Republicans have been trying the same set of conservative principles for decades, and they haven’t worked since President Herbert Hoover was in office, according to an op-ed article published Friday.
In an op-ed in the Miami Herald, Democratic strategist Robert Weiner and economic policy analyst John Horton cite a 5.4-percent growth in Gross Domestic Product (GDP) under Democratic presidents since 1930, “who have emphasized people programs and resisted rich tax breaks,” versus 1.4-percent growth under Republican presidents, who have enacted rich tax cuts, paralleling current Republicans.
Weiner and Horton say their analysis, titled “End Hoover-Style ‘Trickle Down Economics’ To Pay Off Nation’s Debt,” offers proof that “it is a myth that adding money to the wealthy though tax cuts stimulates jobs and grows the economy.”
“We compiled the year-to year GDP growth and loss numbers by the Commerce Department’s Bureau of Economic Analysis since they started keeping them in 1930,” says Weiner, House Aging Committee chief of staff under Chairman Claude Pepper (D-Fla.) and later a White House spokesman during the Clinton administration. “These figures are respected ones used by the [White House Office of Management and Budget] and the Council of Economic Advisors. They make a powerful policy argument against trickle down and rich tax cuts, and for people programs and targeted tax cuts for workers.”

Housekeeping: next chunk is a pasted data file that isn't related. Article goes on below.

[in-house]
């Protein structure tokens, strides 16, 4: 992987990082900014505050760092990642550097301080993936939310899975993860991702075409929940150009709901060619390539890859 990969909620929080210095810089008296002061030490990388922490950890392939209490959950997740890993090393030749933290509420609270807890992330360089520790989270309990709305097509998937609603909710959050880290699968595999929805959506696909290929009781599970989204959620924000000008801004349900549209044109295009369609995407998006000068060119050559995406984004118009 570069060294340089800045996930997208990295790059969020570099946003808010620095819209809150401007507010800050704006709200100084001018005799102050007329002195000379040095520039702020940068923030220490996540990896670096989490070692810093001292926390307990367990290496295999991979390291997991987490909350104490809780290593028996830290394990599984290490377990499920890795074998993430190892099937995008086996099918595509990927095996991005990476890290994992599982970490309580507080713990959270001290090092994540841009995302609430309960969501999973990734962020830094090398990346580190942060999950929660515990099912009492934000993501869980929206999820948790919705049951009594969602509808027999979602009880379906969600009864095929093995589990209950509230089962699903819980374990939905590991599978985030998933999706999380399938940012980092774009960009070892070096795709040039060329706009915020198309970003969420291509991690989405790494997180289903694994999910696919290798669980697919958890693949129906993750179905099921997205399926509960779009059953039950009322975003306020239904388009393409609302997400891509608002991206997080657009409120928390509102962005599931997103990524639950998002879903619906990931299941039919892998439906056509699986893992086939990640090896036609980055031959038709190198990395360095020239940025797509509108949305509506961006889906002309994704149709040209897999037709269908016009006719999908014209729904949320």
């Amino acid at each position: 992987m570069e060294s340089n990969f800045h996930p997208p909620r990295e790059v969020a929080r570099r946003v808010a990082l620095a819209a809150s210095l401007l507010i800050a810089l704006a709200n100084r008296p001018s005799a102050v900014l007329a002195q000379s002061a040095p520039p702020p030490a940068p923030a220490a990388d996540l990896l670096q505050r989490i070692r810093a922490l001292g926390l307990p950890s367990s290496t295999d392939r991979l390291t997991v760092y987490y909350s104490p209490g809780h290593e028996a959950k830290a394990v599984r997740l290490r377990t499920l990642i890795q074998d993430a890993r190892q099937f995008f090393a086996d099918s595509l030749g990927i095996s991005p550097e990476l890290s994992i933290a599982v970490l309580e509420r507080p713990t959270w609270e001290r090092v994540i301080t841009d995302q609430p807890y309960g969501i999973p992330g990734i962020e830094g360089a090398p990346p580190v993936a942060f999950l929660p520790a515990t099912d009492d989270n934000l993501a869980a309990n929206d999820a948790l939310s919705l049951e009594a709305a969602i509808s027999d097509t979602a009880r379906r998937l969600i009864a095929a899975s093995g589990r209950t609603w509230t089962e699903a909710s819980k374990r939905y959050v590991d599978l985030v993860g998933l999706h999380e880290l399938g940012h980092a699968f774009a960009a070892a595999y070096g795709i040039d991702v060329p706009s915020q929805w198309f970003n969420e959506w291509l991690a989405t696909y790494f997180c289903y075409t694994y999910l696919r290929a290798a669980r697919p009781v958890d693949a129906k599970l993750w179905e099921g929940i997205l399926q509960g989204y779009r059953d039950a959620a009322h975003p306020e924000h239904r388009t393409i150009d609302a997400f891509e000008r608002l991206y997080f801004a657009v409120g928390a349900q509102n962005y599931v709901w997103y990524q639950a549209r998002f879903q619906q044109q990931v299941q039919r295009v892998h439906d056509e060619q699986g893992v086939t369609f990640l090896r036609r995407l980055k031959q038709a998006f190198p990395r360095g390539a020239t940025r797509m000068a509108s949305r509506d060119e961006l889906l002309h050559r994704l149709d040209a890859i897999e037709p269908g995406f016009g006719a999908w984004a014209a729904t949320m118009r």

Weiner’s former boss, President Bill Clinton, enacted a controversial tax hike on the richest taxpayers early in term, only to then preside over the largest U.S. economic expansion in history.
The Weiner/Horton analysis also contains an implicit warning to President Obama, however, when Weiner adds that the GDP numbers “also make the case not to cut Medicare and Social Security.”
To the howls of his allies on the left, Obama unexpectedly put Social Security cuts on the table Thursday as part of his high-stakes debt and deficit talks with Republicans.
The White House and congressional Republicans are negotiating over trillions of dollars in cuts to federal programs to bring down the federal budget deficit. Republicans are demanding such cuts as a condition to allow a needed vote in coming weeks to raise the government’s debt limit.
Without such a vote, the government, for the first time, would likely default on its current obligations. Such an action would be disastrous for the struggling U.S. economy, a number of experts have said.
Obama and other Democrats have called for an end to tax loopholes to increase federal revenue as part of the debt and deficit plan, as well as spending cuts. The Democrats say that the wealthiest Americans ought to also pay a price in the effort, not only low-income and middle class Americans.
Scott Nance is the editor and publisher of the news site The Washington Current. He has covered Congress and the federal government for more than a decade.